6 questions to ask when choosing an after-school program

Who doesn't love a dance class? (The Children's Trust.)

While kids are usually enjoying themselves around this time of year, reveling in the distractions of summer, this year is different. Or hadn’t you noticed? Back to school has never been bigger.

Chances are that children will be anxiously awaiting a return to regular schooling -- if they haven’t been back already -- and to the lives they once knew before the coronavirus pandemic.

There’s a lot to do before then, but one thing you’ll want to start prepping for now is after-school programming.

Much of the focus will be on a return to the classroom, but what’s just as important for a large portion of the population is the support structure and learning environment that’s provided by after-school programs.

Here are six questions to ask when choosing an after-school program, many of which are funded in Miami-Dade County by The Children’s Trust:

  1. What is the age range and percentage of children who are the same age as your child at the after-school program?
  2. What is the background in education, child development or learning and attention issues of the staff?
  3. How do staff handle discipline issues?
  4. What activities are offered and are children encouraged to try new activities?
  5. What are the hours of the program?
  6. How much attention will there be on homework and other learning activities?

Across the country, after-school programs were devastated by the onset of the pandemic. Between enrollment limitations and added costs to deal with pandemic precautions, many were forced to deny children access, particularly from low-income families with little or no options for child care.

According to a survey conducted by the national nonprofit Afterschool Alliance, the number of students with access to after-school programs was slashed by about half since the pandemic began.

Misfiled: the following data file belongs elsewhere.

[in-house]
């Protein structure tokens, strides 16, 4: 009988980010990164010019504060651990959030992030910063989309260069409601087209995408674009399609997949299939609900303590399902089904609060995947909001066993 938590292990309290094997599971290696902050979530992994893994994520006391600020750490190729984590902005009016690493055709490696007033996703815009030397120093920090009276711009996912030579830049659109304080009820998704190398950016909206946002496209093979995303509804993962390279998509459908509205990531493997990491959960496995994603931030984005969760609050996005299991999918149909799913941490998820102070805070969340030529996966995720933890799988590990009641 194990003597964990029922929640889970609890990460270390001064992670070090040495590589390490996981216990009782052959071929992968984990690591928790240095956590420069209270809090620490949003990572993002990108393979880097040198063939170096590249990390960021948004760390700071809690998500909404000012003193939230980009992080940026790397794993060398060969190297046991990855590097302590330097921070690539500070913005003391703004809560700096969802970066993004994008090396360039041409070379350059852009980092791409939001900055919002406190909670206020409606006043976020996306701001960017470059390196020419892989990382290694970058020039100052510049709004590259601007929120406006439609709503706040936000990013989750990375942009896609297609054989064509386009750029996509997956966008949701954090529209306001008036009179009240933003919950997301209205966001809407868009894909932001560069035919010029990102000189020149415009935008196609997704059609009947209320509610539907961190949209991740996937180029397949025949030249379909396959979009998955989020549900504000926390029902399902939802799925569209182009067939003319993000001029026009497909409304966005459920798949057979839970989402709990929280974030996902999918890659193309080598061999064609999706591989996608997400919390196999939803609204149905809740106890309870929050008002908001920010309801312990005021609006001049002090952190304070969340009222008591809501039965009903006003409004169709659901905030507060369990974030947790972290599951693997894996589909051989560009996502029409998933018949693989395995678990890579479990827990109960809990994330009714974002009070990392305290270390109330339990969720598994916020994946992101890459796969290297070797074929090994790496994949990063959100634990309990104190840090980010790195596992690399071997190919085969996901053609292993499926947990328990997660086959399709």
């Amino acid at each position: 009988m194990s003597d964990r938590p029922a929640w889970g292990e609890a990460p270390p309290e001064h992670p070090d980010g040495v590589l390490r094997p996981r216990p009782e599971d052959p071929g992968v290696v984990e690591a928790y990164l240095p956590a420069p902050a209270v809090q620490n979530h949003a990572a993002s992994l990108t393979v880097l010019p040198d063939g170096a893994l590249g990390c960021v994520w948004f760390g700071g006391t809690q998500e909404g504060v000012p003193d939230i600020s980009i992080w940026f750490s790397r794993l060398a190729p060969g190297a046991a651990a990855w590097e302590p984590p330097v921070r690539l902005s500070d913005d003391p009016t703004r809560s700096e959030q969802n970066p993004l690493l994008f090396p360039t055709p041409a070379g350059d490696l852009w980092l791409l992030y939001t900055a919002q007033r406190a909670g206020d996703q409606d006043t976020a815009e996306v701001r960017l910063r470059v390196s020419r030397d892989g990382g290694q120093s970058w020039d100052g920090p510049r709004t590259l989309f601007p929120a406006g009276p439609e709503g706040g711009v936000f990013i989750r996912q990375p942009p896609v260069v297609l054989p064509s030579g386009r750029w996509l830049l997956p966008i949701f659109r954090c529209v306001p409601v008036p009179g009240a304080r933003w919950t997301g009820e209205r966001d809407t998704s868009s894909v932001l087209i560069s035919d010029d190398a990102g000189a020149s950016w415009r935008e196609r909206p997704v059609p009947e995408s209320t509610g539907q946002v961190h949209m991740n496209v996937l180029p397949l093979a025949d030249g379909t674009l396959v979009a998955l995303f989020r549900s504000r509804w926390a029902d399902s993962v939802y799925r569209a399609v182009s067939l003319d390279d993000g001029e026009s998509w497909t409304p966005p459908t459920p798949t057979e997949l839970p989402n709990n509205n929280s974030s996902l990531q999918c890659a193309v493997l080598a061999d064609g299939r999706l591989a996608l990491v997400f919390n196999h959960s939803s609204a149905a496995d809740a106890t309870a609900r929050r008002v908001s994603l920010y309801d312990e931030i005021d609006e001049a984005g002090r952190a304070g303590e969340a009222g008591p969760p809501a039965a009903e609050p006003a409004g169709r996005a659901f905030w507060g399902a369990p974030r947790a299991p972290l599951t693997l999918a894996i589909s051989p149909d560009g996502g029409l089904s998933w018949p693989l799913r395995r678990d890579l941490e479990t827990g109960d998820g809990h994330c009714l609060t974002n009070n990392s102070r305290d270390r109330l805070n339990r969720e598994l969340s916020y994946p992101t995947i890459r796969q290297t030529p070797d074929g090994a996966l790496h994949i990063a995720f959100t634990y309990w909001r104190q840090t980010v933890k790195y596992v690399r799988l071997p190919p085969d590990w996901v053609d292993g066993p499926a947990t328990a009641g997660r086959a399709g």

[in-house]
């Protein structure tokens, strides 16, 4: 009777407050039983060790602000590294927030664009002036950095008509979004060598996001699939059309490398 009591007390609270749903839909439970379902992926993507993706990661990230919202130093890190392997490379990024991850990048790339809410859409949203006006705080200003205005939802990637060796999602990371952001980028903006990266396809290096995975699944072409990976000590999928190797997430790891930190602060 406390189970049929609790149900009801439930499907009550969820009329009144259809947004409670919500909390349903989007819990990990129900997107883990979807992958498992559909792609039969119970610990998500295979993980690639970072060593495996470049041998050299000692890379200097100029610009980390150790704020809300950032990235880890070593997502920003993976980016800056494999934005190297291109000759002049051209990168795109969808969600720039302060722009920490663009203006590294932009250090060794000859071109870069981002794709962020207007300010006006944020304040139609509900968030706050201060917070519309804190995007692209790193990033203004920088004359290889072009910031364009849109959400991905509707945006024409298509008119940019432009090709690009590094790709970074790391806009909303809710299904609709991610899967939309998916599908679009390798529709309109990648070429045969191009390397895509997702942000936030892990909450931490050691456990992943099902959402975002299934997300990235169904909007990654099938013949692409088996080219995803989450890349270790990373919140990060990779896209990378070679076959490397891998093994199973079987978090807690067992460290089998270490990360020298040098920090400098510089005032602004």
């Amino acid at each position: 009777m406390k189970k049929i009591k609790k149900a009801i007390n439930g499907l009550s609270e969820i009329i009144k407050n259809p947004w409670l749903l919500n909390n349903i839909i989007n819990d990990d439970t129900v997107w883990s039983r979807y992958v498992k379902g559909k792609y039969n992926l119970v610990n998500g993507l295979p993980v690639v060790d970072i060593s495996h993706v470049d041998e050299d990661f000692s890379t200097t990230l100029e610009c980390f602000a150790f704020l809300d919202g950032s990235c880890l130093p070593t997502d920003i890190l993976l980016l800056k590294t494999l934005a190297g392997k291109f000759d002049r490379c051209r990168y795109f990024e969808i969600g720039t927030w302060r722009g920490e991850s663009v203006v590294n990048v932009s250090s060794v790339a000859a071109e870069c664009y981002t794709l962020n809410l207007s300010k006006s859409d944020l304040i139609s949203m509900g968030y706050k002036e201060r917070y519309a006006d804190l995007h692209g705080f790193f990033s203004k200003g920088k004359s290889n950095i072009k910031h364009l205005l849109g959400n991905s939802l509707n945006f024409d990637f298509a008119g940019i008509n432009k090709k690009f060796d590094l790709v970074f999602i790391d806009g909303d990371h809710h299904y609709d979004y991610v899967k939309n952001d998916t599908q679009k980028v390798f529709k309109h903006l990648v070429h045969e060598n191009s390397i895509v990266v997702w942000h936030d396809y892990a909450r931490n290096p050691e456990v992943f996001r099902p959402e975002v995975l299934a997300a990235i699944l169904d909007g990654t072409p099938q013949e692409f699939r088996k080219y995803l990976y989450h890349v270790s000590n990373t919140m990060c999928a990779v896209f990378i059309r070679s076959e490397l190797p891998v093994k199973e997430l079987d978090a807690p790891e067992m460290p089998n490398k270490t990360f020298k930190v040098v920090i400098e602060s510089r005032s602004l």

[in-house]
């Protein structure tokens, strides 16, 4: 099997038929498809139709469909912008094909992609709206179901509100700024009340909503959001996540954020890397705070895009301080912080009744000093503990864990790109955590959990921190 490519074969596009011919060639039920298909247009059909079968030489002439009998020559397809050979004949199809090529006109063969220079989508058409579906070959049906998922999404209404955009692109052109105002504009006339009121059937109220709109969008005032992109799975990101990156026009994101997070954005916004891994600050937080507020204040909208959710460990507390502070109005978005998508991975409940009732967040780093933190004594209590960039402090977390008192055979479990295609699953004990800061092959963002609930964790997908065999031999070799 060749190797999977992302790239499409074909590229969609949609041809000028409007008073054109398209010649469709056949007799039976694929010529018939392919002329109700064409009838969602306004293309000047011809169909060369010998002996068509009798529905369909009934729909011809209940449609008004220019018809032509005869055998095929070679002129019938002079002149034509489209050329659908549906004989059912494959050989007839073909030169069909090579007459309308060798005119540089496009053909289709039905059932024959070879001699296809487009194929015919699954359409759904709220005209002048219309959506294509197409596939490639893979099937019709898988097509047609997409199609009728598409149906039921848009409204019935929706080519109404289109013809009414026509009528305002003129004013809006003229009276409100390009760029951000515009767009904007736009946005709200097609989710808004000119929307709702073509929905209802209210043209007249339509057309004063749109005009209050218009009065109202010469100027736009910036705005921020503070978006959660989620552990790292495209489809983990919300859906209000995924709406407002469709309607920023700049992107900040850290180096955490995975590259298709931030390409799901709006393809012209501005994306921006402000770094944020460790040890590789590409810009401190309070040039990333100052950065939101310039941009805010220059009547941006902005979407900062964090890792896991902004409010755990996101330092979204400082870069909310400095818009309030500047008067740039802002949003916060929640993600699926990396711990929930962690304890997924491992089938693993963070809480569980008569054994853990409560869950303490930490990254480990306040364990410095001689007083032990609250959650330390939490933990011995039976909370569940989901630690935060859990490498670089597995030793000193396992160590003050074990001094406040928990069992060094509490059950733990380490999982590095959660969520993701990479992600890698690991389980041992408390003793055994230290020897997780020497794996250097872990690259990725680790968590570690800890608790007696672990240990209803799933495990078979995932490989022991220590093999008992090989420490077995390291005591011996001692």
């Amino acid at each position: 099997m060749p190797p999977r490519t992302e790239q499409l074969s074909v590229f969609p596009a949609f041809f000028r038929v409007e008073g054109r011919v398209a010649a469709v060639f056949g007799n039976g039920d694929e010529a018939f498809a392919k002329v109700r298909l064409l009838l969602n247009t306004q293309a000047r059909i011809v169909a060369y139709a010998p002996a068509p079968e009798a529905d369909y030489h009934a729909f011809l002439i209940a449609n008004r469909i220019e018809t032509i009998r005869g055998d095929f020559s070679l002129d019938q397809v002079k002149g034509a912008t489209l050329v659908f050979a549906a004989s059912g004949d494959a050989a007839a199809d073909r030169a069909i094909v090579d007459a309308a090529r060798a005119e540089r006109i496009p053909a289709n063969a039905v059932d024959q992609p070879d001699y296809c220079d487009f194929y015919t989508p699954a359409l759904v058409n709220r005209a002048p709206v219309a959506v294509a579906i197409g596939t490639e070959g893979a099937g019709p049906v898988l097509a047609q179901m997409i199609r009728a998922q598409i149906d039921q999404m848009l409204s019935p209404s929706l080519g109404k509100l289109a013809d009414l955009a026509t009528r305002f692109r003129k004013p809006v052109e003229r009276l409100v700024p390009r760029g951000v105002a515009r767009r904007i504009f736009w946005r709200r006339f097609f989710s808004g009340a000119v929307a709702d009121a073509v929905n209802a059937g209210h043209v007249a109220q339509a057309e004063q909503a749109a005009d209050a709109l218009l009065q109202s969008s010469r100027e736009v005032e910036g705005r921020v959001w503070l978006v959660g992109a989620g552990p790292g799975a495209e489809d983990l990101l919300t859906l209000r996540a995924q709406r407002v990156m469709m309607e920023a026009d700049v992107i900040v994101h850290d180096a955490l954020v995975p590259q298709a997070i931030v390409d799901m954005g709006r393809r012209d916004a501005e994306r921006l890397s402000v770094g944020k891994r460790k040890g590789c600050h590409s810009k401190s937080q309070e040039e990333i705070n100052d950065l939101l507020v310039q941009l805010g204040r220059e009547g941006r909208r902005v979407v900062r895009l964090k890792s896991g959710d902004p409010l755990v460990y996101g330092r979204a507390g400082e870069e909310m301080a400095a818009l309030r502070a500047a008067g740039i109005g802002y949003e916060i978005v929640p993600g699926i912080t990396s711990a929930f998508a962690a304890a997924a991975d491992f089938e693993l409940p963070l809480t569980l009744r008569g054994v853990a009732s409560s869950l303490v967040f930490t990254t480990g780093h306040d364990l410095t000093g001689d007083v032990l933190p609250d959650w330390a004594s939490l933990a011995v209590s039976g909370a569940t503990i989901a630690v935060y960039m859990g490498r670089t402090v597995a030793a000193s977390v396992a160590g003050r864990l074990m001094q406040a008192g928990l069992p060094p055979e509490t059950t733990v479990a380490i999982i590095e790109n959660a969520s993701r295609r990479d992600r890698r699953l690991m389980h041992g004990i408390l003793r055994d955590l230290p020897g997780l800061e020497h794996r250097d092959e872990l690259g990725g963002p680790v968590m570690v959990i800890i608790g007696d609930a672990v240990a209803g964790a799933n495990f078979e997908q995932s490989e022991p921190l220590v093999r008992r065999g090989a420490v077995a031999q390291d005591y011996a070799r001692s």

Fortunately, in Miami-Dade, The Trust committed to funding and supporting its after-school providers during the pandemic. Initially, when COVID-19 first showed up, the programming was done mostly through virtual after-school programs, but increasingly through in-person programs, Last year, more than 330 after-school providers continued to offer programming, and the number will be even higher this year.

“We are approaching uncharted waters with this year’s back-to-school preparations,” said The Trust’s Assistant Director of Programs Rachel Spector. “The benefits of quality after-school programming are numerous. From academics (and) social development to mental health, after-school programs not only help in the growth of our children but keep them engaged in positive activities instead of doing something they shouldn’t.”

Barbara Cesar, the director of education at Centro Campesino, which provides after-school programs for kindergarten through fifth grade at two sites in Florida City, said this year’s return to school and after-school will be challenging but welcome.

“Seeing the smiling faces as they return to our after-school programs is something heartwarming to look forward to,” Cesar said. “We already know from the summer that they have so much to share and talk about -- they have been so enthusiastic.”

During the early part of the pandemic, Centro Campesino offered virtual after-school programming, but Cesar said there is a big difference between the support that can be given to children in person and online.

“In the online world, it’s hard to develop the same rapport with children, the praise you can give in person. They are yearning for that positive praise and recognition,” she said.

Cesar said she is hopeful that with social distancing guidelines being adjusted, Centro Campesino can welcome back even more kids. Still, she said that the programs would abide by all Center for Disease Control and Prevention and local guidelines regarding the pandemic.

Bevone Ritchie, associate director of Programs at The Trust, reminded parents that after-school programs are also safe outlets for older youth to speak with each other about what’s happening in their community and around the world and put their thoughts to productive use.

“After-school programs that serve middle or high school students are a great place for students to express themselves, through activities such as dance, sports, music, spoken word, film production and more. They have a voice,” Ritchie said. “Because there is so much going on, having this additional outlet and support is a great resource for healthy development and their well-being.

While Trust-funded after-school programs will all be in person for the upcoming school year, it is important for children to continue using the social distancing and hygiene habits they learned during the pandemic. The Trust requires all of its funded providers to abide by all CDC, state and local guidelines regarding pandemic requirements.

To find a suitable after-school program for your child, visit www.thechildrenstrust.org/after-school for a list or interactive map of K-5 and 6-12 after-school programs.